Report Predicts Early Rainy Season as Mekong Water Levels Rise

FILES: A Lao fisherman fishes in the Mekong River near Vientiane, Laos, on March 10, 2020. (Photo: Xinhua)
  • Sao Phal Niseiy
  • February 24, 2021 9:04 AM

A recent report from the Mekong River Commission has claimed that Cambodia’s rainy season may arrive weeks ahead of its regular pattern—a change that experts warn could have grim implications.

PHNOM PENH--The Mekong River Commission (MRC) this week reported that the Mekong River’s water levels have begun to increase slightly, potentially signaling that rainy season will arrive as early as May 2021.

“Water levels in some sections of the Mekong River have increased slightly over the last seven days,” the MRC Secretariat said in a Fe. 22 statement.

The report follows warnings earlier this month that the Mekong’s water levels had fallen to worrying levels. The MRC at the time noted that the Mekong River had changed color, taking on a blue-green hue as a result of low rainfall, flow changes upstream and hydropower operations on the river’s tributaries, along with outflow restrictions at the Jinghong dam in Yunnan Province, China.

Monthly rainfall data provided by the MRC indicated that, since November 2020, rainfall has remained consistently lower than average by as much as 25 percent.

Ham Oudam, a freelance consultant on natural resource governance and environmental management, noted that the increasing unpredictability of the Mekong River is mainly driven by hydropower dams operated in upstream countries.

“The natural uniformity of the Mekong River is becoming even more unpredictable, especially when upstream hydropower dams in China and Lao PDR are still in their normal operations and data [and] information has yet to be shared holistically and meaningfully,” Oudam said, stressing that the river’s centuries-old natural system was being compromised in an era of modern technologies.

Any changes to the Mekong’s system, Oudam warned, would create certain impacts for the ecological system—specifically changes to the river’s flow would damage Cambodia’s agriculture sector.

While the MRC noted that China’s Ministry of Water Resources are cooperating to provide more information following an agreement with the MRC, but has only agreed to share data on water levels—not water discharge.

Dry Season Predicted to be Wetter this Year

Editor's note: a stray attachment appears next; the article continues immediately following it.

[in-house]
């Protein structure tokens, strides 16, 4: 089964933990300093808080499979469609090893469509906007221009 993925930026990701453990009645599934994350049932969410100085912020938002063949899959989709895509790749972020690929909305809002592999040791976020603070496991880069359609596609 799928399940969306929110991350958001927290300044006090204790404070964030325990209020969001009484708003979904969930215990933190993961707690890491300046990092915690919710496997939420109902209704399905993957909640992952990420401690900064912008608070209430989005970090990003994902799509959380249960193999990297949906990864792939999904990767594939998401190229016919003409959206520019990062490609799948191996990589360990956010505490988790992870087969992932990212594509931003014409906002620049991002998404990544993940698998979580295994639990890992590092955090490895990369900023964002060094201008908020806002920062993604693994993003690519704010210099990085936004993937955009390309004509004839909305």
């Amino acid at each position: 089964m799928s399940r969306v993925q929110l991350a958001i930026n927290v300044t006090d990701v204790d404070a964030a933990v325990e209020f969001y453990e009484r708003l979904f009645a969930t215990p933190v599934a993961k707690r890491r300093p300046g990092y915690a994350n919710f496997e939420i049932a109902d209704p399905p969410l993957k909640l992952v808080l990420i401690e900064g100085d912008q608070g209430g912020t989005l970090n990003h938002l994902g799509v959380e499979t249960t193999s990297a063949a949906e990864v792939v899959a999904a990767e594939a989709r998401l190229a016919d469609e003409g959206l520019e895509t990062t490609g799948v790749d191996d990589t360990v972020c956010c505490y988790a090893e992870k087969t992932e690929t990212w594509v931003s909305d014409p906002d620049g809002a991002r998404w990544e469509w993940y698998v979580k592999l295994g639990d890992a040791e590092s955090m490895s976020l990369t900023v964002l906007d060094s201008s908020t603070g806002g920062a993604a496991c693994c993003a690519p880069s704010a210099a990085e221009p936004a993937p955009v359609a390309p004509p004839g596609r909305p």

The MRC also predicted that rainy season would come to Cambodia earlier, around early May rather than late May.

“This year’s dry season will be wetter than in 2019 and 2020, with the rainy season likely to begin in early May,” the statement read.

It remains unclear whether Cambodia can expect the same extreme weather events of last year that saw a severe drought over the course of a prolonged dry seasons. More than 130,000 hectares of rice paddy were affected, notably in Battambang and Banteay Meanchey provinces.

Oudam voiced concerns over the change in weather, noting that the early arrival of rainy season highlights the increasingly erratic nature of Cambodia’s environment.

This, he explained, creates more difficulties for farmers and fishermen whose livelihood solely depend on the agricultural sector. He added that many still rely on traditional weather forecasting based on the consistency between natural flow of the rivers and rainfall patterns falling into the river basins.

He went on to say that these changes to weather patterns and the natural flow of water will put more pressure on food supply chains throughout the region. For Oudam, these changes pose a threat to food security and could trigger regional spikes in malnutrition, homelessness and migration.

“Weather tends to change back and forth rapidly and makes it hard for the policymakers to make a sound plan and govern effectively—not only for water, but a wide range of development and conservation activities associated with the Mekong’s ecosystem,” Oudam explained. 

Spokesperson for the Ministry of Water Resources and Meteorology Chan Yutha could not be reached for comment.

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